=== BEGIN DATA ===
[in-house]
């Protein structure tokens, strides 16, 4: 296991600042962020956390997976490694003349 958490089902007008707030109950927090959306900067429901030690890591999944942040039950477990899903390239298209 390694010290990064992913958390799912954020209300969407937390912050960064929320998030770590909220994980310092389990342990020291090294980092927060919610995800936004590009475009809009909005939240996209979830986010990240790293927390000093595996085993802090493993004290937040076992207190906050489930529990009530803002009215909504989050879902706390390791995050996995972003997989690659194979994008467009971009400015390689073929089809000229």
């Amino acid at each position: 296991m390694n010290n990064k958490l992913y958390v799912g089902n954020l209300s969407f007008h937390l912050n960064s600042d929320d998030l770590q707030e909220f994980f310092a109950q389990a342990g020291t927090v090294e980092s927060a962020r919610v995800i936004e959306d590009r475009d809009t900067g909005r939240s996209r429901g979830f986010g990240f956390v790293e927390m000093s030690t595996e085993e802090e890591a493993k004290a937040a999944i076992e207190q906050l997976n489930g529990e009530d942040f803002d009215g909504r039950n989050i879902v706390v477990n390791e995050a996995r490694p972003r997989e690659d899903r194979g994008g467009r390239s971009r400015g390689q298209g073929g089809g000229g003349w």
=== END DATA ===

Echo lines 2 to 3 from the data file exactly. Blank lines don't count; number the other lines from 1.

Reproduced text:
């Protein structure tokens, strides 16, 4: 296991600042962020956390997976490694003349 958490089902007008707030109950927090959306900067429901030690890591999944942040039950477990899903390239298209 390694010290990064992913958390799912954020209300969407937390912050960064929320998030770590909220994980310092389990342990020291090294980092927060919610995800936004590009475009809009909005939240996209979830986010990240790293927390000093595996085993802090493993004290937040076992207190906050489930529990009530803002009215909504989050879902706390390791995050996995972003997989690659194979994008467009971009400015390689073929089809000229």
């Amino acid at each position: 296991m390694n010290n990064k958490l992913y958390v799912g089902n954020l209300s969407f007008h937390l912050n960064s600042d929320d998030l770590q707030e909220f994980f310092a109950q389990a342990g020291t927090v090294e980092s927060a962020r919610v995800i936004e959306d590009r475009d809009t900067g909005r939240s996209r429901g979830f986010g990240f956390v790293e927390m000093s030690t595996e085993e802090e890591a493993k004290a937040a999944i076992e207190q906050l997976n489930g529990e009530d942040f803002d009215g909504r039950n989050i879902v706390v477990n390791e995050a996995r490694p972003r997989e690659d899903r194979g994008g467009r390239s971009r400015g390689q298209g073929g089809g000229g003349w």